Underneath the twinkling LED screens and skyscrapers, Shinjuku’s creative minds have let their imaginations fly. Take this manageable walking tour (with a little help from the subway) to see another side of the Tokyo neighbourhood.
Start your day of culture by taking a 10-minute walk from Waseda station to the Natsume Soseki Memorial Museum. Soseki is of Japan’s most prolific writers and a Shinjuku boy through and through, born, living and dying in this neighbourhood. He is the author of classic works such as I Am a Cat (1905)and Kokoro (1914). Towards the end of his life, many of his followers gathered to his home every day to show their admiration and support. His house became a museum in 2017 and features his preserved study and guest room, as well original manuscripts and letters.
Next, take a two-minute walk to the Yayoi Kusama Museum, dedicated to one of Japan’s most famous avant-garde artists. The museum is a colourful collection of her most famous spotty works, such as her Infinity Net paintings and Pumpkin sculptures, which are said to have inspired artists Andy Warhol and Claes Oldenburg. You can also listen to lectures and attend calendar events. Tickets must be booked in advance.
It is then time to head to the beast that is Shinjuku station, by travelling for 18 minutes on the Toei line from Ushigome-Yanagichō station, which is only a few minutes’ walk away from the museum.
Before visiting one of the most beautiful parks in Tokyo, pick up an English map at Ushigome-Yanagichō station. Then fuel up with some ramen at Ichiran or Matsuya, or grab a convenience store bento box to enjoy outside.
After a bite to eat, it’s time to set aside a few hours to explore nature. Highlights of Shinjuku Gyoen include the picturesque English landscape garden and the Japanese traditional garden, home to a beautiful teahouse. The park is breathtaking during the cherry blossom season and in autumn.
Wipe the leaves from your boots, then head back to Ushigome-Yanagichō station. Book lovers will appreciate the massive Kinokuniya store nearby. A huge portion of the shop is dedicated to books about Japan and carefully translated Japanese literature.
From the station, take a 10-minute walk to Hanazono Shrine, an oasis of peace in chaotic Shinjuku. This striking shrine is dedicated to several gods, one of them being the god of public entertainment and media. It often hosts performances by the local theatre company Karakumi and is said to be frequented by Japanese celebrities. If you’re thirsty, grab a drink at the nearby Golden Gai, a street of local dive bars just a minute away.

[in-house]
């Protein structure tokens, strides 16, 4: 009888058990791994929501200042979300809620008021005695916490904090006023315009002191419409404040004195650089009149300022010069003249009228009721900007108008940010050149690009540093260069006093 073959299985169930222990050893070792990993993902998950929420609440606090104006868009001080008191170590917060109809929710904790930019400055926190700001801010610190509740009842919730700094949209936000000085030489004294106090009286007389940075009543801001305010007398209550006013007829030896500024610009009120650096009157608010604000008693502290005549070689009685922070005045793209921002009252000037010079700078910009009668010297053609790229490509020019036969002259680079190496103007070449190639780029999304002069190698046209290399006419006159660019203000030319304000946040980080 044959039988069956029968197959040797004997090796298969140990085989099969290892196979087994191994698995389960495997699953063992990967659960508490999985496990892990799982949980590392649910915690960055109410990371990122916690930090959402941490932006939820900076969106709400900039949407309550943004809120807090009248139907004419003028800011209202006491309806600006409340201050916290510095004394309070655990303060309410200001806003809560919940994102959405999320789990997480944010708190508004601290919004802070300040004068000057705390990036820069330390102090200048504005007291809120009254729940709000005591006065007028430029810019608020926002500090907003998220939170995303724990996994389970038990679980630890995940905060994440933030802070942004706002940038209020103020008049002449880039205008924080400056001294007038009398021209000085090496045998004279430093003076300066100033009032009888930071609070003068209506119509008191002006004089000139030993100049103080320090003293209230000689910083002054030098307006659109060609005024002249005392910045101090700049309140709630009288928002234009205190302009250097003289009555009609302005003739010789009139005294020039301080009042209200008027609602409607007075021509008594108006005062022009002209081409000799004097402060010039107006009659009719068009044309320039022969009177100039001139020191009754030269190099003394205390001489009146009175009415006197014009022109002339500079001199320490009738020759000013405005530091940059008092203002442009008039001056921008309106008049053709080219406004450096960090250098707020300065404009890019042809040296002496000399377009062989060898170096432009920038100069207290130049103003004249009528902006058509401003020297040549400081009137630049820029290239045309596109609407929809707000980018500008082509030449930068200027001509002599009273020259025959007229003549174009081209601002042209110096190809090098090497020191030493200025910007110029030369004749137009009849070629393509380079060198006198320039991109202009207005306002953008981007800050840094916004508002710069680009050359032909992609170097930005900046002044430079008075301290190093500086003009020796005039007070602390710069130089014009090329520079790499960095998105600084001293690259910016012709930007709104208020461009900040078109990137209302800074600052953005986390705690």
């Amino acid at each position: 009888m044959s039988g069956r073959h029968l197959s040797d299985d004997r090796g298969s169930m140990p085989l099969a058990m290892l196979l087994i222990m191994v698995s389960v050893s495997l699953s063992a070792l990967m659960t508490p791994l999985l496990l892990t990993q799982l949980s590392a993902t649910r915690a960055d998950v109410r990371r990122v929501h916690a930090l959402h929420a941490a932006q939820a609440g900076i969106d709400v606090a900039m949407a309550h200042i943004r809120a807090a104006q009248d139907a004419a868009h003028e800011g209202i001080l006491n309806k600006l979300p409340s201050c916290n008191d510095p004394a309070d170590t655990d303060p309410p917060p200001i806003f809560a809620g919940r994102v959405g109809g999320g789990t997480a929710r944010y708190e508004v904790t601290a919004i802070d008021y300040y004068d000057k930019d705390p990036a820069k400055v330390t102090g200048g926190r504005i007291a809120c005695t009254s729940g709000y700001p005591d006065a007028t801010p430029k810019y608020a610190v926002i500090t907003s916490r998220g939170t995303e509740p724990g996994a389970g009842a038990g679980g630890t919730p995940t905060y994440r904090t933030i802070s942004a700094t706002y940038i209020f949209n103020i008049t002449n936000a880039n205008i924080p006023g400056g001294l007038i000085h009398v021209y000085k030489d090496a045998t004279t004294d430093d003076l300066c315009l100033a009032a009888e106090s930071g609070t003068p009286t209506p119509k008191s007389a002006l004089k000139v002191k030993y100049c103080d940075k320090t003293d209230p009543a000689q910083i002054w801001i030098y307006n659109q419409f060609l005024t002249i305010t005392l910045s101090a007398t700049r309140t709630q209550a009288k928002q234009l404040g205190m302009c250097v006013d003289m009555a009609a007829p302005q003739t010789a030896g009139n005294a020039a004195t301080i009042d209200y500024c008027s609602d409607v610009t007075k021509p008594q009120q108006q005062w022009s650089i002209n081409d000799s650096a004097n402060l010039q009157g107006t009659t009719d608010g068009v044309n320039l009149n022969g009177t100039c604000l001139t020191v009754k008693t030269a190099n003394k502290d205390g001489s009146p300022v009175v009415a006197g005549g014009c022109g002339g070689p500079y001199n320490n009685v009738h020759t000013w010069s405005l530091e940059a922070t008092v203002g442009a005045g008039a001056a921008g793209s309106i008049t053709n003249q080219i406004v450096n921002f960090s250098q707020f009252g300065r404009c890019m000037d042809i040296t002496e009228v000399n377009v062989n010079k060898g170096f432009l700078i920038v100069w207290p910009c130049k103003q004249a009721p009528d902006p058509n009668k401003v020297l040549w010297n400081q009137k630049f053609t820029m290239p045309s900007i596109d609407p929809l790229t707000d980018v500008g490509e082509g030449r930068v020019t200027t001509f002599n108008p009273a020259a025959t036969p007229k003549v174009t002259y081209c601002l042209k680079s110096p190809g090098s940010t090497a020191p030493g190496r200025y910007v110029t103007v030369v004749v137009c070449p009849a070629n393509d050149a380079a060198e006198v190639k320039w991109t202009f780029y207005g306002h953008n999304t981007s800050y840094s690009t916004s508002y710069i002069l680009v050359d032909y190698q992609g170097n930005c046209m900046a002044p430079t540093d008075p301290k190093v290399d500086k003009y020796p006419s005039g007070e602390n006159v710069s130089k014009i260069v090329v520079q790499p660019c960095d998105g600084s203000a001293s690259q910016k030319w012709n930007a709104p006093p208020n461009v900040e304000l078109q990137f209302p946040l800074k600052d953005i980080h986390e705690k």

A four-minute walk will take you to the Samurai Museum, an interactive experience where you can see full suits of samurai armour, original artworks and various helmets and swords worn by Japan’s ancient warriors. Live sword demonstrations are hosted in the on-site theatre, and eager beavers can try on some of the armour for themselves.
From here, it’s a short walk to Shin-Okubo, home to some of the best Korean food outside the Land of the Morning Calm. All the classics are available here, such as barbecue, kimchi jjigae (kimchi stew with rice), hotteok (sweet pancakes) and tteokbokki (rice cakes in spicy sauce). There’s also a wealth of stores dedicated to K-pop, K-beauty and K-fashion. For an extra dose of Korea, head inside the museum, where you can learn about Japan and Korea’s turbulent history, gaze upon ornamental musical instruments and even try on a hanbok (traditional Korean dress).
An 11-minute walk from the Korea Museum (and still within the Shin-Okubo area) is the Museum of Haiku Literature, or Hyakunicho. This may be one of the best places in the world to educate yourself on this ancient Japanese poetic art form. It is one of the only libraries dedicated to Haiku literature, with over 45,000 collections of poetry by some of the greatest composers in history. The museum is right by Shin-Okubo and Okubo stations, allowing you to head off into the night after your visit.